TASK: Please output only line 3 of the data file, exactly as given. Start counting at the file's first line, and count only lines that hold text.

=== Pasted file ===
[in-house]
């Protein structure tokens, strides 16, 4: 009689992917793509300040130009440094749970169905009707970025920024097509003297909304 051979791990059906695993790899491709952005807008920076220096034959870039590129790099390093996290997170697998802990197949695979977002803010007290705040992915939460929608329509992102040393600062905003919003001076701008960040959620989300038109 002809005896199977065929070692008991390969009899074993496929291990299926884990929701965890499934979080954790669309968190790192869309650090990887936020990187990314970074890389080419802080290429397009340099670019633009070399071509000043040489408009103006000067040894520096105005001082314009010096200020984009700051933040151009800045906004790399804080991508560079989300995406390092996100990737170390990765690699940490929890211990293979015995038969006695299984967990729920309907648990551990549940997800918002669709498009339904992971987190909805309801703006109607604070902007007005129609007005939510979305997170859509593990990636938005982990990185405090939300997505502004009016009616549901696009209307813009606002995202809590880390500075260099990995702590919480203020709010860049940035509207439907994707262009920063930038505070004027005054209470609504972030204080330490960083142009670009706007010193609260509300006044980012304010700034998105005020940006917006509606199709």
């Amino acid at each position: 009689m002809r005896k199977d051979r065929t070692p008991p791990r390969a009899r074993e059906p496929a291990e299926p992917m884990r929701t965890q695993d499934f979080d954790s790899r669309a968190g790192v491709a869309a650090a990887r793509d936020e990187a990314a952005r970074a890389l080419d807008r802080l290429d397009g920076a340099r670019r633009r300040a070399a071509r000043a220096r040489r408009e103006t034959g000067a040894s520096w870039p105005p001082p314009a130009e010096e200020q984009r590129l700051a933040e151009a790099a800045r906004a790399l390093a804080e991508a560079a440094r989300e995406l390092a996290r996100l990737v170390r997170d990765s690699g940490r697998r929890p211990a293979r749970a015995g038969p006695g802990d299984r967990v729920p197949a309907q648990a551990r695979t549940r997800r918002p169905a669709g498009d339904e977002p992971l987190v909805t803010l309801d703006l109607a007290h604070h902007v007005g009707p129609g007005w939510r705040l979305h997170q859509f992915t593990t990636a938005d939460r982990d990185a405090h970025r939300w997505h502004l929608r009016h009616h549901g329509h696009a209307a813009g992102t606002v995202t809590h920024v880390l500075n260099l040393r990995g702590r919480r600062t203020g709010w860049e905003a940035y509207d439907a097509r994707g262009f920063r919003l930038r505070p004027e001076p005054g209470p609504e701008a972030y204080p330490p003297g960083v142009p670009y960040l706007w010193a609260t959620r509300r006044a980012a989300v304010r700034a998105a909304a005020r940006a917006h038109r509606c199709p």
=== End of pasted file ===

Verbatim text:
């Amino acid at each position: 009689m002809r005896k199977d051979r065929t070692p008991p791990r390969a009899r074993e059906p496929a291990e299926p992917m884990r929701t965890q695993d499934f979080d954790s790899r669309a968190g790192v491709a869309a650090a990887r793509d936020e990187a990314a952005r970074a890389l080419d807008r802080l290429d397009g920076a340099r670019r633009r300040a070399a071509r000043a220096r040489r408009e103006t034959g000067a040894s520096w870039p105005p001082p314009a130009e010096e200020q984009r590129l700051a933040e151009a790099a800045r906004a790399l390093a804080e991508a560079a440094r989300e995406l390092a996290r996100l990737v170390r997170d990765s690699g940490r697998r929890p211990a293979r749970a015995g038969p006695g802990d299984r967990v729920p197949a309907q648990a551990r695979t549940r997800r918002p169905a669709g498009d339904e977002p992971l987190v909805t803010l309801d703006l109607a007290h604070h902007v007005g009707p129609g007005w939510r705040l979305h997170q859509f992915t593990t990636a938005d939460r982990d990185a405090h970025r939300w997505h502004l929608r009016h009616h549901g329509h696009a209307a813009g992102t606002v995202t809590h920024v880390l500075n260099l040393r990995g702590r919480r600062t203020g709010w860049e905003a940035y509207d439907a097509r994707g262009f920063r919003l930038r505070p004027e001076p005054g209470p609504e701008a972030y204080p330490p003297g960083v142009p670009y960040l706007w010193a609260t959620r509300r006044a980012a989300v304010r700034a998105a909304a005020r940006a917006h038109r509606c199709p």